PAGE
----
Watching a massive school of fathead minnows or emerald shiners swim by is like watching free money swim away for anglers, and a dip net ensures that won’t happen (if your quick enough!)
Other anglers require the convenience of a shorter handle for easier storage in car trunks, truck flatbeds, and boats.
Dip nets with telescoping handles offer the best of both worlds, and thin nylon netting is the best material for the net.
While using a dip net is not the most efficient solution for landing buckets full of minnows, it is hands down the fastest and most simple method.
Dip nets are very affordable, and almost any angler can use one (great for kids!)
Seine nets employ primitive fishing techniques and can be very effective in streams, rivers, and other running water. The net is suspended wide underwater, and fish are trapped in the net as water passes through.
Always check fishing regulations in your area. Many states and particular water bodies do now allow seine nets.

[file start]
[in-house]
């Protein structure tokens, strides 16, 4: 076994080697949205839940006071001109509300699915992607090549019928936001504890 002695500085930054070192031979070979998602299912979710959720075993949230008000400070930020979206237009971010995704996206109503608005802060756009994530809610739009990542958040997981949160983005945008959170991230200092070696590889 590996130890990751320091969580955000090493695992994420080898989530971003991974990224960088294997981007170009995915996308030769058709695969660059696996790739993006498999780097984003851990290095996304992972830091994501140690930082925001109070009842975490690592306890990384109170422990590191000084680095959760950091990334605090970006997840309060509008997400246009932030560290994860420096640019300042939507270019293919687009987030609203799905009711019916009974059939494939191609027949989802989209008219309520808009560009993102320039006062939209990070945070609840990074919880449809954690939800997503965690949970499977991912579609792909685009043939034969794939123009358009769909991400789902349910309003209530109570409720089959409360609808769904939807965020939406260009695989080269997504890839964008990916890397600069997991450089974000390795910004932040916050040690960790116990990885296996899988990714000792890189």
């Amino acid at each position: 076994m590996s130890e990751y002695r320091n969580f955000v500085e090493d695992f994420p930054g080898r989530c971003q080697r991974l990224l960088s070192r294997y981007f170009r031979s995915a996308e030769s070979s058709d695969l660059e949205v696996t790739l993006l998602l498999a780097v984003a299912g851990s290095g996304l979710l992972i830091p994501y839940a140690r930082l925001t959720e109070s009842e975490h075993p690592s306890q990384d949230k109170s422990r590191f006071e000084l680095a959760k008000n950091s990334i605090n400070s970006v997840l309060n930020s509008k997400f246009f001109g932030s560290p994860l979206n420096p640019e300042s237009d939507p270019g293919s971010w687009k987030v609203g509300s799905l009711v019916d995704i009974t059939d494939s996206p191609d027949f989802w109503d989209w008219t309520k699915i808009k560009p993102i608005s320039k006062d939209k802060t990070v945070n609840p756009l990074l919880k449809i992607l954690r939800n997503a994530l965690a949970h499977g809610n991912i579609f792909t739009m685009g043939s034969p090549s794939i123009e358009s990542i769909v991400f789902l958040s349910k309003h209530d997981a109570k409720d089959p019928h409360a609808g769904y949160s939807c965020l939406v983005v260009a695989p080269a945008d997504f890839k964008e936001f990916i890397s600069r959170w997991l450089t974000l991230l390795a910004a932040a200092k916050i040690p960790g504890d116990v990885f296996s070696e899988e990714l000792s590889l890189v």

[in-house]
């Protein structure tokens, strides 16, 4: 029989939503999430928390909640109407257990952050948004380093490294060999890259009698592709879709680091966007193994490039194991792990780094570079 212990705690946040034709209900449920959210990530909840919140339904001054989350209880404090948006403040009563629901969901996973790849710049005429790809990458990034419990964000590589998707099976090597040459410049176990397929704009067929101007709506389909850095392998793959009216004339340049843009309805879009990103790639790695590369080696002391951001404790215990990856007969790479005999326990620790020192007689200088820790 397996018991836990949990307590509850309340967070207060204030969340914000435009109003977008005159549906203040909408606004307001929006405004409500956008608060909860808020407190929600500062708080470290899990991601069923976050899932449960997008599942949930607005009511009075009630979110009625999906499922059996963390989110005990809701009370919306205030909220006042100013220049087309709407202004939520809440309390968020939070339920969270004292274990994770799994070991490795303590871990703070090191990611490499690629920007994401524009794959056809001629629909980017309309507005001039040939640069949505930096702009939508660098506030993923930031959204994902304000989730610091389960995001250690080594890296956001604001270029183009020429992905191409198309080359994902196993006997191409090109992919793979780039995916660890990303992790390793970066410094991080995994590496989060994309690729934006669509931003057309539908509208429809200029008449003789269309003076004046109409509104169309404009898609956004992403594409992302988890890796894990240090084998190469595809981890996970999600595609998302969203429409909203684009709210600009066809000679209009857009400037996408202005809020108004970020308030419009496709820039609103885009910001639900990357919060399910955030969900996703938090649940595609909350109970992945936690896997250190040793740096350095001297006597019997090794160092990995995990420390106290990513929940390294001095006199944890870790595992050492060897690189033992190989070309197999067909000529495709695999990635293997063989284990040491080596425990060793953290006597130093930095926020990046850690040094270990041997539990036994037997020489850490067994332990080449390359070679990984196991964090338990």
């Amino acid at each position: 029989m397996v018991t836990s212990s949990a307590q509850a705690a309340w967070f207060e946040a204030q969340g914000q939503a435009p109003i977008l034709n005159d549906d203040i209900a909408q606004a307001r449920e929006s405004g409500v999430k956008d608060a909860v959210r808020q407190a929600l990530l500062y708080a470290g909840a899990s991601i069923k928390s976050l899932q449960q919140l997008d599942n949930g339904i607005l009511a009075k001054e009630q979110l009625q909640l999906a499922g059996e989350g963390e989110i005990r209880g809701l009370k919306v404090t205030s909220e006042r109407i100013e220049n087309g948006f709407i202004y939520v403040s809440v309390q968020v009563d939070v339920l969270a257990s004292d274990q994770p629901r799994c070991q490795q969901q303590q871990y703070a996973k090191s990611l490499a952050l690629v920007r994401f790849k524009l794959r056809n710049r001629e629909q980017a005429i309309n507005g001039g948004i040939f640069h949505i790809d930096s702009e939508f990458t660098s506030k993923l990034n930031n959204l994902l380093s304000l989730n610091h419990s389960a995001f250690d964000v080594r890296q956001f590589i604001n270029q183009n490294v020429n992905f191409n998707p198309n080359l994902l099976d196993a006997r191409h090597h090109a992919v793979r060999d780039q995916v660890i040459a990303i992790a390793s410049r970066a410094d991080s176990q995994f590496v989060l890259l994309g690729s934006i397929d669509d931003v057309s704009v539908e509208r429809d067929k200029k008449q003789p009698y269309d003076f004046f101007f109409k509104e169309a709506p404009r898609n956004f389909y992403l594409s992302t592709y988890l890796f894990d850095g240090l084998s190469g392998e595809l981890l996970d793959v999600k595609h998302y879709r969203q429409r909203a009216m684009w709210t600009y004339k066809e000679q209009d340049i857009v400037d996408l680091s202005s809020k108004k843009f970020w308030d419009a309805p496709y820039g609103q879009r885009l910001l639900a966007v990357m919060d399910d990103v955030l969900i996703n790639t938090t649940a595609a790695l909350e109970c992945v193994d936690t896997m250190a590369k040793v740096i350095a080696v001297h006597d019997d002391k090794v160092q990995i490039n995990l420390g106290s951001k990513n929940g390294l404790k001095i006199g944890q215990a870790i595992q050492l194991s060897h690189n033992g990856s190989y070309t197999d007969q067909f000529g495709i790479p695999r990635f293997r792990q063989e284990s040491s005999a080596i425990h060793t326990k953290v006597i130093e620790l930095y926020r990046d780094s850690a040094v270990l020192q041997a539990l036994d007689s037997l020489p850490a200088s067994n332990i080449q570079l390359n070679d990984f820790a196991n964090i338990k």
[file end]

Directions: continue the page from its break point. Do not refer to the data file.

Once seine nets are suspended underwater, all the angler has to do is wait for the bait fish to swim into the net, and retrieve it.
Seine nets should be checked and emptied much more frequently than minnow traps, and should never be left unattended.
For this reason, seine net use is primarily practiced and taught as a survival technique these days, and an effective one at that.
In areas where the practice is allowed, the use of a seine net is one of the fastest, most effective, and foolproof ways to land tons of minnows in a short period of time.
Especially if you can find a small creek mouth or dead-end where you can ‘push’ baitfish into an area for capture.
Always check with local rules and regulations before using a seine net, as the penalties can be very stiff.
The term “microfishing” means exactly what it sounds like – fishing for small, or “micro” fish. While this is the least efficient method of procuring bait minnows, it is hands down the most entertaining. Microfishing is a great way to pass time on a slow fishing day while collecting bait.